Wishing you all a happy, healthy, peaceful and prosperous 2019 and a very enjoyable January.

Love Laurelle

The Colours of Christmas

Christmas will soon be here and along with it, the colours of red and green. As we have already discovered, red and green are complementary to each other. We bring greenery into our homes at Christmas with holly, garlands and Christmas trees. The holly, we hope, will have red berries and we often decorate our green Christmas trees with red lights and baubles.

Bringing complementary colours together can create balance at a time which is often fraught. Red is the physical of the colours and has the longest wavelength, the lowest frequency and slowest vibration. Known as a magnetic colour in colour therapy because it is stimulating, energising, warming and activating, red is also grounding and connects us to the earth beneath our feet, rooting us to life and physical creation.

Red is the fire of the spectrum and its hottest colour. The colour of blood, it stimulates our passions, releases adrenaline into the blood stream, raises our blood pressure and body heat. It increases the heart rate, gives us hot flushes, makes us blush, builds up blood cells and strengthens stamina. Red feeds the muscles and energises us but, in excess, it can make us feel agitated, anxious and angry, causing hyperactivity and insomnia. Red is the colour of life, war and the colour of sex and survival. It is good for speed and strength, but poor for memory and test performance. It also stimulates appetite so is good in dining rooms.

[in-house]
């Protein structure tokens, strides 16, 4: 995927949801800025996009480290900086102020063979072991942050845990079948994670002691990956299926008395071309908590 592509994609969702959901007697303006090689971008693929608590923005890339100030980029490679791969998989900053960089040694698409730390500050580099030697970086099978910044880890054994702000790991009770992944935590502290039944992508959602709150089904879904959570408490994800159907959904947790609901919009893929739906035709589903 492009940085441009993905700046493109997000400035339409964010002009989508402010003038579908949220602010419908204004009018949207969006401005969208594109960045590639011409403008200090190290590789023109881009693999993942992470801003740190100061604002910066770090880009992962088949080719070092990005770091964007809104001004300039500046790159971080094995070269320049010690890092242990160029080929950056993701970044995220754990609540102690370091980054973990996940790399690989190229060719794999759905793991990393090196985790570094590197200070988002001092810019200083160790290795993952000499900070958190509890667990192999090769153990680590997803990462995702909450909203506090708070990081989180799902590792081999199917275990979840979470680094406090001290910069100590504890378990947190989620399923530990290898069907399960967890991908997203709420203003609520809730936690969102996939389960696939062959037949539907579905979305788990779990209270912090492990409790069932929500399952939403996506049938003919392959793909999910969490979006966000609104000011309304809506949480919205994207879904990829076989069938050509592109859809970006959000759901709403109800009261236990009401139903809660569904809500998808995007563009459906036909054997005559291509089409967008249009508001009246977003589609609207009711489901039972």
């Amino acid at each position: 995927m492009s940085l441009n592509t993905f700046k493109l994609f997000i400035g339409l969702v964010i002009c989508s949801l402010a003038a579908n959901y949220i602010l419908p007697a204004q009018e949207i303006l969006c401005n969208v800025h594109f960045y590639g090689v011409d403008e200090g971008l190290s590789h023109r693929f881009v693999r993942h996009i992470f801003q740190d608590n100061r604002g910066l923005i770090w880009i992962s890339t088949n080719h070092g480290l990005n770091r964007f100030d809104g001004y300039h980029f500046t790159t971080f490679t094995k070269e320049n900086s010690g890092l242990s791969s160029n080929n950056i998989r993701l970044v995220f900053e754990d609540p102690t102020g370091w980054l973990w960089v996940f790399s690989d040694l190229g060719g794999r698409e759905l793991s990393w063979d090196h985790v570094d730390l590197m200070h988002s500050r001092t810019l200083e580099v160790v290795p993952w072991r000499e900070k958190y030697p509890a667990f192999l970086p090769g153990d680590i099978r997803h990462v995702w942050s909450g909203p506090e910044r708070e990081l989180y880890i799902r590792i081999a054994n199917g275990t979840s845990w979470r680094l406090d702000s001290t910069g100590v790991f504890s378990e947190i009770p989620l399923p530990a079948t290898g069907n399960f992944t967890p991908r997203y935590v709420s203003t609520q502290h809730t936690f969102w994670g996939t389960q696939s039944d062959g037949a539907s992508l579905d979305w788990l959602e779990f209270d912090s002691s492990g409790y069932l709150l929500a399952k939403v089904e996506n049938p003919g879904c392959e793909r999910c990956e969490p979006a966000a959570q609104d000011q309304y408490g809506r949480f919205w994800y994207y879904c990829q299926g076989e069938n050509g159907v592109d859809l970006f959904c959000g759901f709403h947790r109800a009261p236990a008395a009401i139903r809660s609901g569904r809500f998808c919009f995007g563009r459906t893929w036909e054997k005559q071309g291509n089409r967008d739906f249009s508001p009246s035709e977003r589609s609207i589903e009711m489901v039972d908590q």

People who wear a lot of red tend to be impulsive, excitable and energetic. They are ambitious and can be impatient because they want everything yesterday. They like to be the best in everything, are naturally competitive and like to be the centre of attention. They are courageous, extraverted and fun but can become irritable if they don’t get their own way.

Green, on the other hand, is the colour of nature.

Green offers tranquility and health and is good for bedrooms. As Christmas can be one of the most stressful and busy times of the year, green helps to create a feeling of comfort and ease, calmness and space despite the frantic preparations and cluttering with presents and decorations. If there are fraught family get-togethers, dark green can also help emotional uncertainty.

However, people who wear a lot of green may well be cautious and hesitant to trust others easily. They may be observers who like to remain detached and they like a quiet life. They are benevolent and love to help others, having a natural empathy.